French president maintains tough EU line on Brexit deadlock
British Prime Minister Boris Johnson met French President Emmanuel Macron on Thursday as he continued his campaign to negotiate a way around the Brexit obstacle of the Northern Ireland backstop.
But Macron insisted that if a no-deal Brexit occurs, it will not be the fault of the European Union. while also repeating that it was possible for the whole process to be stopped in its tracks by the revocation of Article 50, the piece of legislation that began the Brexit process.
The situation is now deadlocked because of a provision in the agreement reached between the EU and Johnson’s predecessor Theresa May, which would see Northern Ireland remain temporarily subject to some EU trade rules after the UK’s exit.
Johnson opposes this and says the EU’s refusal to remove the backstop provision increases the likelihood of a no-deal scenario on the current scheduled Brexit date, Oct 31.
If the UK departs the EU with no alternative legislative arrangements, the wide-ranging aftereffects might include food shortages, disruption to medical supply chains, transport and administrative chaos and even civil unrest, according to a leaked government report among other forecasts.
Nonetheless, “It will be the responsibility of the British government, always,” Macron told Johnson. “Firstly, it was the British people that decided Brexit, and the British government has the possibility up to the last second to revoke Article 50.”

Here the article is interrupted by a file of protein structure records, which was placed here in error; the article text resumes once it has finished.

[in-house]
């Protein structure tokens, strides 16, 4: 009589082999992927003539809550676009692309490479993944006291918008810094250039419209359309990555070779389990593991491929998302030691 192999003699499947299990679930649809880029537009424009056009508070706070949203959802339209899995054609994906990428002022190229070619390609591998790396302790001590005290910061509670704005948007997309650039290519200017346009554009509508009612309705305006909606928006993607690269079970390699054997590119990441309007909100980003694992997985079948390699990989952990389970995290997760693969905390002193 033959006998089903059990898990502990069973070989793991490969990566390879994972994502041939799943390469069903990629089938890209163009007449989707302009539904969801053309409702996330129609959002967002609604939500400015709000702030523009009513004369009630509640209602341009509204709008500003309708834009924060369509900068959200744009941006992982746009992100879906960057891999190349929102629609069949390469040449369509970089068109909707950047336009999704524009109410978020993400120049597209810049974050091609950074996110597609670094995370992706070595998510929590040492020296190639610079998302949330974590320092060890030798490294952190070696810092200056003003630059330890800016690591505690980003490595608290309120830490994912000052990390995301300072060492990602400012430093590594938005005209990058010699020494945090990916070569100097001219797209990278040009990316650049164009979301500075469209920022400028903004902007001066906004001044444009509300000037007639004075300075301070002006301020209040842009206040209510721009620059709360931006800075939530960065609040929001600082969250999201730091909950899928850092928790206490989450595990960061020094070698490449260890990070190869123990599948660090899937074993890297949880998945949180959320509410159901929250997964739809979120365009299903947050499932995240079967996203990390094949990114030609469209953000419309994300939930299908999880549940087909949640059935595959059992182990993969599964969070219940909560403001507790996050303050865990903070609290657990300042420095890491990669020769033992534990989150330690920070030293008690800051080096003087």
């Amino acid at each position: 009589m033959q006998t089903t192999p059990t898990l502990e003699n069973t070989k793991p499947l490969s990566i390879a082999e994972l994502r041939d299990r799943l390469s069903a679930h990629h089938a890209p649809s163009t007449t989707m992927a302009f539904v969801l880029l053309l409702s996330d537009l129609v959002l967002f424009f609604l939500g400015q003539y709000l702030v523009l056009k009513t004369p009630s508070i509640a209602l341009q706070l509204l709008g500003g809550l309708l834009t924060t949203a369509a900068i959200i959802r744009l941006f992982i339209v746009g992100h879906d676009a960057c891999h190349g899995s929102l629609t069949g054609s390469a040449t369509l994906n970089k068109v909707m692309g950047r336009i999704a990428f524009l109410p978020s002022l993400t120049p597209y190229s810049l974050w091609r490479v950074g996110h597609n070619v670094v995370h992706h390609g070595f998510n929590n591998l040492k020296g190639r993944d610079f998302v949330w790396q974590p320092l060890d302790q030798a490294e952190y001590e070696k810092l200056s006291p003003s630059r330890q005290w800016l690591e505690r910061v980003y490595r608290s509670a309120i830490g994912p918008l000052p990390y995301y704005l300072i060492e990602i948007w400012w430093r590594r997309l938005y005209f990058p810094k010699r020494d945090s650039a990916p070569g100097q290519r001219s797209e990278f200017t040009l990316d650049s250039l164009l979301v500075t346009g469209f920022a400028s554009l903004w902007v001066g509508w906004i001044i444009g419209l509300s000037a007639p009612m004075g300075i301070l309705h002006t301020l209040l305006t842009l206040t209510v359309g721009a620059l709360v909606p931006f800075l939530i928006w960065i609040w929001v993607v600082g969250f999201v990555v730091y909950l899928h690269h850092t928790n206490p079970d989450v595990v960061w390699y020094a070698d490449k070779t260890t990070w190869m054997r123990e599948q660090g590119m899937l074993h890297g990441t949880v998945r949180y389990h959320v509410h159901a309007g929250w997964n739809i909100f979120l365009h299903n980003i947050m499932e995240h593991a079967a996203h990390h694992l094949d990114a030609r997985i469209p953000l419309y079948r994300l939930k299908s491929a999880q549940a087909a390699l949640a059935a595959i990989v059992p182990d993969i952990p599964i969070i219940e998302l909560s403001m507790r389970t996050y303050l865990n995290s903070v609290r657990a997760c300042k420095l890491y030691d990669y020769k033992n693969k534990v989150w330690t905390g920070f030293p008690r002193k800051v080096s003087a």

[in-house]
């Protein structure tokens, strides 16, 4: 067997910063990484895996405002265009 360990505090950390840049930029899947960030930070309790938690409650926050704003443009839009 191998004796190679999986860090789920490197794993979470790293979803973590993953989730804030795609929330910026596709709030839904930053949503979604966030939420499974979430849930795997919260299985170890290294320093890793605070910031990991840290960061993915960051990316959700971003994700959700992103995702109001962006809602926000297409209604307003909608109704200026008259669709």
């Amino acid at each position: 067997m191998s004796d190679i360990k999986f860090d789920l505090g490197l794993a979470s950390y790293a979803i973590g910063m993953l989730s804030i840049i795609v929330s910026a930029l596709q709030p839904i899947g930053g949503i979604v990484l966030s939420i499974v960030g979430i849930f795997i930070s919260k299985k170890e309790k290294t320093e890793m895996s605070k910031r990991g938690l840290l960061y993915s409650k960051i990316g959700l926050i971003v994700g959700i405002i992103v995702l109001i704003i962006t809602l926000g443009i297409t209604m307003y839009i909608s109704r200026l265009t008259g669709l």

Johnson’s trip to Paris came the day after his first overseas visit as British prime minister, to meet German Chancellor Angela Merkel in Berlin. She too stuck to the consistent EU line of no renegotiations, but did suggest that if Britain could come up with a new idea, she would be willing to listen.
“The backstop has always been a fall-back option until this issue is solved,” she said. “It was said we will probably find a solution in two years. But we could also find one in the next 30 days, why not?”
“You rightly say the onus is on us to produce those solutions, those ideas … and that is what we want to do,” Johnson replied. “You have set a very blistering timetable of 30 days－if I understood you correctly, I am more than happy with that.
“I think that if we approach this with sufficient patience and optimism we can get this done and it is in the final furlong generally when the horses change places and the winning deal appears.”
Macron said that while he would be willing to help, Brexit remained a British-created problem which needed a British solution. “We have to help the British deal with this internal democratic crisis but we mustn’t be hostage to it nor export it,” he said.